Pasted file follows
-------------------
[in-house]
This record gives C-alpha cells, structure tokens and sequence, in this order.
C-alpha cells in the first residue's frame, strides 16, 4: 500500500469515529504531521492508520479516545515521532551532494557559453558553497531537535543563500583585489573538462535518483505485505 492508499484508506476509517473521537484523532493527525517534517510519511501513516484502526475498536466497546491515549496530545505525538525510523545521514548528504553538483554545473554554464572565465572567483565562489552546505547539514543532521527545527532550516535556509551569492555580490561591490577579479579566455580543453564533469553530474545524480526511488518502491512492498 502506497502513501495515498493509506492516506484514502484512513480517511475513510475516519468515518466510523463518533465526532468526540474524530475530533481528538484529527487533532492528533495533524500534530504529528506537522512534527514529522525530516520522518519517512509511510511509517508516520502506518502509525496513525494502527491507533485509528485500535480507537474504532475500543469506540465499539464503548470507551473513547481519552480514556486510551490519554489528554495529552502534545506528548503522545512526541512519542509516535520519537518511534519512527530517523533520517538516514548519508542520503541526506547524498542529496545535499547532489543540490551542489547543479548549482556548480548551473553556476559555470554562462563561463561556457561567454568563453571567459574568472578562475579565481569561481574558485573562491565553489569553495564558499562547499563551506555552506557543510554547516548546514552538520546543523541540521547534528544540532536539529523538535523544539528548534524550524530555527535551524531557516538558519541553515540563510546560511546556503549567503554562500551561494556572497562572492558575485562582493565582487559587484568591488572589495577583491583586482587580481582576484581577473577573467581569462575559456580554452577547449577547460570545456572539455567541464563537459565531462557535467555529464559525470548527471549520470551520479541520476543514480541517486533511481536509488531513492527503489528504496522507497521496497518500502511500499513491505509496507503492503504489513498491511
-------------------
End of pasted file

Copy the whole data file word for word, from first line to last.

[in-house]
This record gives C-alpha cells, structure tokens and sequence, in this order.
C-alpha cells in the first residue's frame, strides 16, 4: 500500500469515529504531521492508520479516545515521532551532494557559453558553497531537535543563500583585489573538462535518483505485505 492508499484508506476509517473521537484523532493527525517534517510519511501513516484502526475498536466497546491515549496530545505525538525510523545521514548528504553538483554545473554554464572565465572567483565562489552546505547539514543532521527545527532550516535556509551569492555580490561591490577579479579566455580543453564533469553530474545524480526511488518502491512492498 502506497502513501495515498493509506492516506484514502484512513480517511475513510475516519468515518466510523463518533465526532468526540474524530475530533481528538484529527487533532492528533495533524500534530504529528506537522512534527514529522525530516520522518519517512509511510511509517508516520502506518502509525496513525494502527491507533485509528485500535480507537474504532475500543469506540465499539464503548470507551473513547481519552480514556486510551490519554489528554495529552502534545506528548503522545512526541512519542509516535520519537518511534519512527530517523533520517538516514548519508542520503541526506547524498542529496545535499547532489543540490551542489547543479548549482556548480548551473553556476559555470554562462563561463561556457561567454568563453571567459574568472578562475579565481569561481574558485573562491565553489569553495564558499562547499563551506555552506557543510554547516548546514552538520546543523541540521547534528544540532536539529523538535523544539528548534524550524530555527535551524531557516538558519541553515540563510546560511546556503549567503554562500551561494556572497562572492558575485562582493565582487559587484568591488572589495577583491583586482587580481582576484581577473577573467581569462575559456580554452577547449577547460570545456572539455567541464563537459565531462557535467555529464559525470548527471549520470551520479541520476543514480541517486533511481536509488531513492527503489528504496522507497521496497518500502511500499513491505509496507503492503504489513498491511